Why We Insist on Documenting Medication Claims and Opinions

The one thing we know for sure about psych meds is that nobody knows anything for sure about psych meds.  Everyone reacts differently to every difference drug, and most of what people say is based on their own experience, good or bad, or their personal ideology.  Scientific experts and studies disagree as much as advocates and lay people do.  That’s why this website requires documenting medication claims and opinions.

Citing authority won’t resolve any conflicts, but documenting medication claims will at least show that the blogger did some research, bases his opinion on something, is not shooting from the hip or off the top of his head, and at least one competent researcher has studied the issue and reached a conclusion.

Since this is an electronic website, not print, we can embed practically all our documentation and references in the text of the blog itself, not in a list at the end, or footnotes at the bottom of the page.  A reader can click on the link, and go directly to the web page that documents the blog, then go back to the original page.  It’s much more convenient for the reader than hunting down articles in books or print journals. That’s why we do it whenever we possibly can.

When Experts Disagree While Documenting Medication Claims

Experts always disagree.  Citing scientific studies is like quoting Scripture.  You can always find a quote or study that supports your conclusion.

Most people don’t have the scientific background to compare and evaluate the quality of scientific studies, or their methodology.   I sure don’t.  I seek guidance from a qualified expert who shares my values.

My friend Corinna West has an advanced degree in pharmaceutical chemistry, and can compare the quality and methods of different studies.  Like me, she is not against medication, but is FOR full disclosure, truly informed patient consent, and trying alternatives to medication first, not last, as a central part of the treatment, not afterthought.

Consider for example these raw data from FDA clinical trials on Paxil use in teen-agers. For me, it might as well be written in Chinese, especially the graphs, which look the scribblings by a 2-year-old .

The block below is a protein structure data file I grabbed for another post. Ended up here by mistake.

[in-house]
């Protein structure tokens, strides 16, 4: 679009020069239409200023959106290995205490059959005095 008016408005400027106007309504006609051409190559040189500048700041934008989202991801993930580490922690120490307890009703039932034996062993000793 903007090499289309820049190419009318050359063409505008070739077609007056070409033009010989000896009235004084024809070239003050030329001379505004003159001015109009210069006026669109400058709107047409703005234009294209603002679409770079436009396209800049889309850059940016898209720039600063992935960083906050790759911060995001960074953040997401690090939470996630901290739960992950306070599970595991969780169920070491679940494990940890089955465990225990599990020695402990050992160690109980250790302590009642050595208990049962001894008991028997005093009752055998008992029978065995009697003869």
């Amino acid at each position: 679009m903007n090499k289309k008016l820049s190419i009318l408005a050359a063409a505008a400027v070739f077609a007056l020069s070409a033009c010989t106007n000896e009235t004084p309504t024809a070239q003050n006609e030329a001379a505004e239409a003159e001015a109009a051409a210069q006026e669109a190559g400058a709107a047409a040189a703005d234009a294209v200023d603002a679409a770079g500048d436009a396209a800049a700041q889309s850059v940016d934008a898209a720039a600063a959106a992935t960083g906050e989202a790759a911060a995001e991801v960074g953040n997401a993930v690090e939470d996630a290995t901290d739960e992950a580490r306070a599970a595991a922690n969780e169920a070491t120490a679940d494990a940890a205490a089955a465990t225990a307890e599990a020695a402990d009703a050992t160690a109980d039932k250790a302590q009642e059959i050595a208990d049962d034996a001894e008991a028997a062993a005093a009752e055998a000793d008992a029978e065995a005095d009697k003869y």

Here is one of the charts Corinna says are the most interesting parts of the study.  I can’t make sense of it without help from an expert.  Experts who can understand it still disagree on how to interpret it, and what to do about the findings.

The "most interesting" part of an FDA clinical trial of Paxil in teens

The “most interesting” part of an FDA clinical trial of Paxil in teens


“You’ll see on the raw data that some people really do much better on Paxil. And some people really do much worse, same as on placebo. So of course it’s a miracle cure for some people. This is the same exact story that all med users who love their meds say. There’s whole blogs on why personal testimonies don’t make good drug approval decisions. – like that drug for breast cancer, Avastin, whose approval just got yanked,” Corinna tells me.

“People need to know they’re up for a lottery with odds less than placebo,” she goes on. “People just need to know the truth, both sides of the story, so that people who aren’t helped by the meds can use other options.”

That’s in English; I understand it.  And because I know her values and trust her training, I’m inclined to believe her interpretation, and would ;probably base my personal opinion and behavior on it.  But if I were doing a piece of journalism, trying to give a full range of interpretations, I’d look for different interpretations of the same data and cite them as well.  I might try Googling the title of the study and seeing if anything has been written about it, or just Google “Paxil, FDA trials.”


FDA charts dociumenting medication claims.  Can you see what they mean without expert help?

FDA charts dociumenting medication claims. Can you tell what they mean without expert help?

What we dislike at wellnesswordworks.com are blogs advocating or dumping on psychiatric drugs based only on the writer’s personal experience or ideology.  We try to keep those off the site.  .  On many of the subjects we cover here, “In My Experience” is all the documentation a writer needs – but we need more about science or medication.

Documenting Medication Claims is Our Editorial Policy

You can call that our editorial policy.  Another editorial policy we have is avoiding content that merely dumps on meds and the System without mentioning alternatives.  We feel there’s already too much of that on other websites and Facebook pages.  Readers don’t need more of it here.  Wellness Wordworks and its website are about exploring alternatives, not simply dumping on what’s there.

If you want to write, but aren’t sure how to document medication claims, submit your piece and ask me, as editor, to help you.  Include the names of any experts you know who have written or done public presentations on the topic.  Or just Google those names yourself and see what comes up.

We’re writing about this now because, in August, we screwed up and posted a blog about medication with no documentation.  As editor, the slip-up was my responsibility.  I had the documentation but did not include it.  A reader said the undocumented blog was threatening and invalidating.  He asked – correctly – what the opinion was based on?  We figure if one person told us that, there might me more readers who felt the same but didn’t tell us.

So we re-posted the blog, with documentation this time, and posted this separate blog clarifying our website’s policy about documenting science and medication claims.  For a final word on the subject, we offer this 60-second video by Corinna West, Wellness Wordworks founder and creative director:



What is your biggest concern with documenting medication claims



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